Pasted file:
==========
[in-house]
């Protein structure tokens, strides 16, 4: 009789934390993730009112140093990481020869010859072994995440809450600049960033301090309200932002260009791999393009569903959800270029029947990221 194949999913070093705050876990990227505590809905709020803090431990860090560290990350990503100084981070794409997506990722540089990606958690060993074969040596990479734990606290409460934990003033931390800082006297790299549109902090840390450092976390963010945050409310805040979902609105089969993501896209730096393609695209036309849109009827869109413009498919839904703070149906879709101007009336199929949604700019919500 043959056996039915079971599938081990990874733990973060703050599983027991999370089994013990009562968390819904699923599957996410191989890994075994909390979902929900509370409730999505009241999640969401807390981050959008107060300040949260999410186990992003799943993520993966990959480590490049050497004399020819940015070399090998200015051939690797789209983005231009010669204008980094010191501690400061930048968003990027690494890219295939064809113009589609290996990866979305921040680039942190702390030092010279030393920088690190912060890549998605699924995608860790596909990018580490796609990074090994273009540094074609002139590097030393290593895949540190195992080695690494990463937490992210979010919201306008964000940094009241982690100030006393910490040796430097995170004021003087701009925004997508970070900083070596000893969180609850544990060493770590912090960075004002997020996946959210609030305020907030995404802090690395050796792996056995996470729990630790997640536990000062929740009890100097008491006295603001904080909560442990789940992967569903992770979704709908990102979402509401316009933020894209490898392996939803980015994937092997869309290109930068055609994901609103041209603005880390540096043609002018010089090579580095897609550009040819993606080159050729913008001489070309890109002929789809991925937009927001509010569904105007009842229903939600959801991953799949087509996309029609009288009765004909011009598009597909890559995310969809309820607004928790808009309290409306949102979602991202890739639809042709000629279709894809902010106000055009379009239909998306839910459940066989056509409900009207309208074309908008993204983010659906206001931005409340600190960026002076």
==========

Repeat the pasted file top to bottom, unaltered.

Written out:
[in-house]
């Protein structure tokens, strides 16, 4: 009789934390993730009112140093990481020869010859072994995440809450600049960033301090309200932002260009791999393009569903959800270029029947990221 194949999913070093705050876990990227505590809905709020803090431990860090560290990350990503100084981070794409997506990722540089990606958690060993074969040596990479734990606290409460934990003033931390800082006297790299549109902090840390450092976390963010945050409310805040979902609105089969993501896209730096393609695209036309849109009827869109413009498919839904703070149906879709101007009336199929949604700019919500 043959056996039915079971599938081990990874733990973060703050599983027991999370089994013990009562968390819904699923599957996410191989890994075994909390979902929900509370409730999505009241999640969401807390981050959008107060300040949260999410186990992003799943993520993966990959480590490049050497004399020819940015070399090998200015051939690797789209983005231009010669204008980094010191501690400061930048968003990027690494890219295939064809113009589609290996990866979305921040680039942190702390030092010279030393920088690190912060890549998605699924995608860790596909990018580490796609990074090994273009540094074609002139590097030393290593895949540190195992080695690494990463937490992210979010919201306008964000940094009241982690100030006393910490040796430097995170004021003087701009925004997508970070900083070596000893969180609850544990060493770590912090960075004002997020996946959210609030305020907030995404802090690395050796792996056995996470729990630790997640536990000062929740009890100097008491006295603001904080909560442990789940992967569903992770979704709908990102979402509401316009933020894209490898392996939803980015994937092997869309290109930068055609994901609103041209603005880390540096043609002018010089090579580095897609550009040819993606080159050729913008001489070309890109002929789809991925937009927001509010569904105007009842229903939600959801991953799949087509996309029609009288009765004909011009598009597909890559995310969809309820607004928790808009309290409306949102979602991202890739639809042709000629279709894809902010106000055009379009239909998306839910459940066989056509409900009207309208074309908008993204983010659906206001931005409340600190960026002076």